Disaster Stats That Ruined My Day

One of the things I dread about the fall season is that it is also disaster season. Hurricanes, floods, earthquakes – they all seem to take place during fall or early spring.

The good news is that the European Commission’s disaster policy consortium MICRODIS, organized an Asian Symposium on Disaster Impact and Assessment in Asia conference. Disaster relief workers representing 13 countries met in Hue City, Vietnam on August 25th to discuss ways to improve disaster impact and relief operations in the region.

The bad new is that philanthropy can’t seem to get its act together and coordinate a response platform for donors and NGOs in the region. Those in the field are always scrambling for information to provide donors. There is no one stop source to get a listing of how much corporations or foundations have contributed. More important, there is not a place filled with useful data that encourages private philanthropy to fund disaster prevention programs. I think it is time we thought about an Asia Disaster Network for donors.

Below are some quick stats:

* In 2009, Asia accounted for six of the top ten disasters in the world.

* Seven out of ten most earthquake-vulnerable countries in terms of human exposure are in Asia: China, India, Indonesia, Myanmar, Pakistan, Afghanistan, and Iran.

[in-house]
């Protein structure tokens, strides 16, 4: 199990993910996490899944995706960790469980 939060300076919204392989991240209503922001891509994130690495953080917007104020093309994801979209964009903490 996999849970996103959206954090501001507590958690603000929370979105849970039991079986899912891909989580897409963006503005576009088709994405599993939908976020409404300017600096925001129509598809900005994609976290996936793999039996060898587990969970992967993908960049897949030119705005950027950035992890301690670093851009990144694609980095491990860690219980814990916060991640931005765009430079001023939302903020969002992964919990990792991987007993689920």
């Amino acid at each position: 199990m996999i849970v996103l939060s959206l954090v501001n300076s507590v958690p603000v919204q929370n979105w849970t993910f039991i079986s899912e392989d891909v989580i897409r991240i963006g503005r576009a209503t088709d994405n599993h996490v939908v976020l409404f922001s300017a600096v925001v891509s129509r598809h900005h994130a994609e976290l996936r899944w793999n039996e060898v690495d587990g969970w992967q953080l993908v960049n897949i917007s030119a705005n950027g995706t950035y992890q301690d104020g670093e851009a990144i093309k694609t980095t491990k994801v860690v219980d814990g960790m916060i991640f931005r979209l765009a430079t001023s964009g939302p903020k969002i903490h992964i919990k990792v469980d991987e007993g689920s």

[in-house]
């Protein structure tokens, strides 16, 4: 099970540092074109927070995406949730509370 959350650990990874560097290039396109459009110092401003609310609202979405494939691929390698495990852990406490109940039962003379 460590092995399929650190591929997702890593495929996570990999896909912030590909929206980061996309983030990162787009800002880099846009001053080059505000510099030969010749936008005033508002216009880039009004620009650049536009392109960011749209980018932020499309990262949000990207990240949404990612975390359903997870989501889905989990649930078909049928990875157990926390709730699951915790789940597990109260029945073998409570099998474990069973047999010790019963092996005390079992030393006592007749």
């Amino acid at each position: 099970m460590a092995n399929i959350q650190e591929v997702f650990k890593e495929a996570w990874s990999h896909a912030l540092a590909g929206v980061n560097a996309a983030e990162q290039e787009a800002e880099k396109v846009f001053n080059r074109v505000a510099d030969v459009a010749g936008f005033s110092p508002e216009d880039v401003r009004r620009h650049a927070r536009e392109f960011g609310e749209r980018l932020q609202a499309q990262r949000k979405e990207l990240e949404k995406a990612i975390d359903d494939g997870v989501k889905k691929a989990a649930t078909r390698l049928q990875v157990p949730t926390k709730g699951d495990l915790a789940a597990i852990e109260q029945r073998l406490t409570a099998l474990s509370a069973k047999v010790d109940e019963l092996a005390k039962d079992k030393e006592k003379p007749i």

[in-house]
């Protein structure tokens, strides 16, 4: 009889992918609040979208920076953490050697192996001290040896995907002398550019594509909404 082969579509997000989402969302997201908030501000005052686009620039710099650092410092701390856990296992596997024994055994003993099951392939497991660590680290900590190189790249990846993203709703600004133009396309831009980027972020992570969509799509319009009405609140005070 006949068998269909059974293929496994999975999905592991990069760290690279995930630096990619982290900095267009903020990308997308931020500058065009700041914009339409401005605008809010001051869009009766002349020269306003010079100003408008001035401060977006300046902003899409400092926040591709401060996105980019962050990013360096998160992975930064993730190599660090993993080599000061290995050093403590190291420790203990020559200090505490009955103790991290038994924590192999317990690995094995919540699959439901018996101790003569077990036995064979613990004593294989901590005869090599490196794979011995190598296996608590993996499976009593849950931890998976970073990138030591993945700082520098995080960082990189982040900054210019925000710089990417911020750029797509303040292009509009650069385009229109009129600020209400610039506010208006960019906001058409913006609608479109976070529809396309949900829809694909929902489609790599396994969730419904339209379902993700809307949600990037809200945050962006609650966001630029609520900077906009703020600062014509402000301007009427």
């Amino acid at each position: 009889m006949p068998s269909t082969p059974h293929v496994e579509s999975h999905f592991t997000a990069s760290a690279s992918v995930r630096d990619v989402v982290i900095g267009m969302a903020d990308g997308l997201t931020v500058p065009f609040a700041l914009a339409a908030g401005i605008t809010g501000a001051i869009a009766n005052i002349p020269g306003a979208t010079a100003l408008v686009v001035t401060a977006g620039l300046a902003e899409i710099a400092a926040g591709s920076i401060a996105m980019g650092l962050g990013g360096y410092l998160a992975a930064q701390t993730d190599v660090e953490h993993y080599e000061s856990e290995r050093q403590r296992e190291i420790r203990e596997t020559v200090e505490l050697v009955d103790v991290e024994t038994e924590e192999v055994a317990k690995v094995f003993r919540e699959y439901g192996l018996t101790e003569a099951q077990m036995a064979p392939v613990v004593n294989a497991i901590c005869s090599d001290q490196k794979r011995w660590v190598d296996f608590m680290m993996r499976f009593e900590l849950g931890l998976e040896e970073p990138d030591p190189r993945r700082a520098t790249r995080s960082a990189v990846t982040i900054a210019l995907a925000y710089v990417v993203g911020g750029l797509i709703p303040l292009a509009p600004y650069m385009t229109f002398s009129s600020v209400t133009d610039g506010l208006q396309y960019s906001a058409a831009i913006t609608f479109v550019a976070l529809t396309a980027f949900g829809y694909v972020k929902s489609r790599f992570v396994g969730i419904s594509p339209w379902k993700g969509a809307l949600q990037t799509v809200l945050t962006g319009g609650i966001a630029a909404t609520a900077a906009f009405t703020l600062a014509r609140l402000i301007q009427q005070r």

* From 2000 to 2009, Asia accounted for 85 percent of all disaster-related fatalities.

* Four of the ten most recent and deadliest quake occurred in Indonesia.

227,898 people died when a 9.1 earthquake shook Sumatra, Indonesia, on 26 December 2004. A subsequent tsunami spread the impact of the earthquake to 14 Asian and East African countries and 1.7 million people.

Three months later another quake, measuring 8.6, killed 1,000 people on 28 March 2005 in Northern Sumatra.

5,749 people died in a 6.3 earthquake on 27 May 2006 in Java. It was Indonesia’s third major disaster in less than two years.

1,117 people died on 30 September 2009 in Southern Sumatra after a 7.5 earthquake exposed the area’s lack of resilient structures.

* Two of the ten most recent and deadliest quake occurred in China.

87,587 people died or went missing after an earthquake measuring 7.9 struck Eastern Sichuan on 12 May 2008. Five million were left homeless and 374,177 were injured.

2,698 people died or went missing on 13 April 2010 after a 6.9 earthquake hit Qinghai. The biggest quake in world history happened in Shaanxi, where 830,000 people died after an 8.0 earthquake on 1 January 1556.

Photo courtesy of Flickr, Creative Commons, DFID – UK Department for International Development